In the last 20 years, it has become clear that developmental genes and their regulators, noncoding RNAs including microRNAs and long-noncoding RNAs, within signaling pathways play a critical role in the pathogenesis of cancer. Many of these pathways were first identified in genetic screens in Drosophila and other lower organisms. Mammalian orthologs were subsequently identified and genes within the pathways cloned and found to regulate cell growth. Genes and pathways expressed during embryonic development, including the Notch, Wnt/β-Catenin, TGF-β/BMP, Shh/Patched, and Hippo pathways are mutated, lost, or aberrantly regulated in a wide variety of human cancers, including skin, breast, blood, and brain cancers, including medulloblastoma. These biochemical pathways affect cell fate determination, axis formation, and patterning during development and regulate tissue homeostasis and regeneration in adults. Medulloblastoma, the most common malignant nervous system tumor in childhood, are thought to arise from disruptions in cerebellar development [reviewed by Marino, S. (2005)]. Defining the extracellular cues and intracellular signaling pathways that control cerebellar neurogenesis, especially granule cell progenitor (GCP) proliferation and differentiation has been useful for developing models to unravel the mechanisms underlying medulloblastoma formation and growth. In this chapter, we will review the development of the cerebellar cortex, highlighting signaling pathways of potential relevance to tumorigenesis.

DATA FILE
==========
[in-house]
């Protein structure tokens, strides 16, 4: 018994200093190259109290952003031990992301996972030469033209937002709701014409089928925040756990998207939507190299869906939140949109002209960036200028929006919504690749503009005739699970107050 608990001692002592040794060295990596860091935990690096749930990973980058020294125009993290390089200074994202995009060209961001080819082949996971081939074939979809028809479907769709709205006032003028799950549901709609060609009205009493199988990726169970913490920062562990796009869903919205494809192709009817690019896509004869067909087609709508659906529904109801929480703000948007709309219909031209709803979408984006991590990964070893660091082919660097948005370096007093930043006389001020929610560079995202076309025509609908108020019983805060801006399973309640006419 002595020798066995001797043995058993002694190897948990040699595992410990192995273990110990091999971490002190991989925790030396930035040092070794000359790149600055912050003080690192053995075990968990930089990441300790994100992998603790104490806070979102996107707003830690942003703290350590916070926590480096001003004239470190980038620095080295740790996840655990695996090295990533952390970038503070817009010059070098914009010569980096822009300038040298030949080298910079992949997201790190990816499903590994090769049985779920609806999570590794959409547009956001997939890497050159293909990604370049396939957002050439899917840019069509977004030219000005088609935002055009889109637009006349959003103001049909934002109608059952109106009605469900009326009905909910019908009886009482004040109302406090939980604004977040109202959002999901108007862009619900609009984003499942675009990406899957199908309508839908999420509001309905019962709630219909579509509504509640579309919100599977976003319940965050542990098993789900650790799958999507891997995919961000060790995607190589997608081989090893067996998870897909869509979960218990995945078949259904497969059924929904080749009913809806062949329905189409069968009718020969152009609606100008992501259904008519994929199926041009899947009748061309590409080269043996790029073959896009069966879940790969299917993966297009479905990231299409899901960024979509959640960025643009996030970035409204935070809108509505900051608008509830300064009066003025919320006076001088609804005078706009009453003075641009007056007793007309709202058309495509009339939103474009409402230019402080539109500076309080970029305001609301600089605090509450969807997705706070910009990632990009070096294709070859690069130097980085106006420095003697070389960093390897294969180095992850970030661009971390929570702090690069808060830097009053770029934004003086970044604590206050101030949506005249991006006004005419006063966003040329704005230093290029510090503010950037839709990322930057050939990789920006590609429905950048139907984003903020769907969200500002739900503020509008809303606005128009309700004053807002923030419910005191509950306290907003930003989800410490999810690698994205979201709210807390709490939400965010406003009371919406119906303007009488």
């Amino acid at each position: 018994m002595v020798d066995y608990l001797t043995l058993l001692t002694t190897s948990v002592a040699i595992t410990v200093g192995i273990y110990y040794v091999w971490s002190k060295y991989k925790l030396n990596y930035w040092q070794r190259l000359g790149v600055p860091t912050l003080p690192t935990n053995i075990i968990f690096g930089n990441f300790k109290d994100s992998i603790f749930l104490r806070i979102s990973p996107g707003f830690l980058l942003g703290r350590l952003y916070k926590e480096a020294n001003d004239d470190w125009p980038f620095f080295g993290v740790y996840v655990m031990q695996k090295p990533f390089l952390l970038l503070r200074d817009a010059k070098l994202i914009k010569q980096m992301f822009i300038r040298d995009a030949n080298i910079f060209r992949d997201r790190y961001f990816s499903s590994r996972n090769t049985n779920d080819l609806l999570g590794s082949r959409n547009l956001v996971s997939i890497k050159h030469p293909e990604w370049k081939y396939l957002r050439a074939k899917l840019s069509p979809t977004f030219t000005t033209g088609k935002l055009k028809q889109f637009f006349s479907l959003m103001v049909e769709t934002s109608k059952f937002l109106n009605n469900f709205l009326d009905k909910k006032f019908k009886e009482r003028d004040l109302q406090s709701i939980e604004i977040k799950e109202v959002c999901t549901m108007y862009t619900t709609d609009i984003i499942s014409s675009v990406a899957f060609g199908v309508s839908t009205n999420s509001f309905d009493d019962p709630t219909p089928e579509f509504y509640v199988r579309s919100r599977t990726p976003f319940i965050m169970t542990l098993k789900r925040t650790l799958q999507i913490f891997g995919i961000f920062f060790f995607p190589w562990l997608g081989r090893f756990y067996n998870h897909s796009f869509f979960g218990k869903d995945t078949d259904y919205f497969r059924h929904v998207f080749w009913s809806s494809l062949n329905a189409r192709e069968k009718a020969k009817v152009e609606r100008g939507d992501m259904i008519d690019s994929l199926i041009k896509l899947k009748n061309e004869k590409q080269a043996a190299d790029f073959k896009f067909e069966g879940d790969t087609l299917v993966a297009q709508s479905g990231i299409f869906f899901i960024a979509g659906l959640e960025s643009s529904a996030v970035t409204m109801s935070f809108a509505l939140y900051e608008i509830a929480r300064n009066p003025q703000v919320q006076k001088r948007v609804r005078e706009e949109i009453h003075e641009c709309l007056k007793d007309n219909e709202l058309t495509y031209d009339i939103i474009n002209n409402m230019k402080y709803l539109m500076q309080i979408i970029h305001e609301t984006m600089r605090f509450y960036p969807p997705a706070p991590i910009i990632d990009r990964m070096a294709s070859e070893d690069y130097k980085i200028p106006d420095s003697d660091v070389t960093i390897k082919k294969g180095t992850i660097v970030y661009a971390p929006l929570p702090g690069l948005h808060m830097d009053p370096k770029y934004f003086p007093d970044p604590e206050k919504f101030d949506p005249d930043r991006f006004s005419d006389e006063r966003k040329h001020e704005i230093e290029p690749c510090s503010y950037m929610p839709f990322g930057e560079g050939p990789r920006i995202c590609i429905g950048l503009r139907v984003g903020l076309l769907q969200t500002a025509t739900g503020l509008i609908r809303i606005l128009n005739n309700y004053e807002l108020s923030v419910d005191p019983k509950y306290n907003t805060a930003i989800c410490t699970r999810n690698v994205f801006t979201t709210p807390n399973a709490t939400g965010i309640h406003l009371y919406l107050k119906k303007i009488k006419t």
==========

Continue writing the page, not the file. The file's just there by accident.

Copyright © 2011 Elsevier Inc. All rights reserved.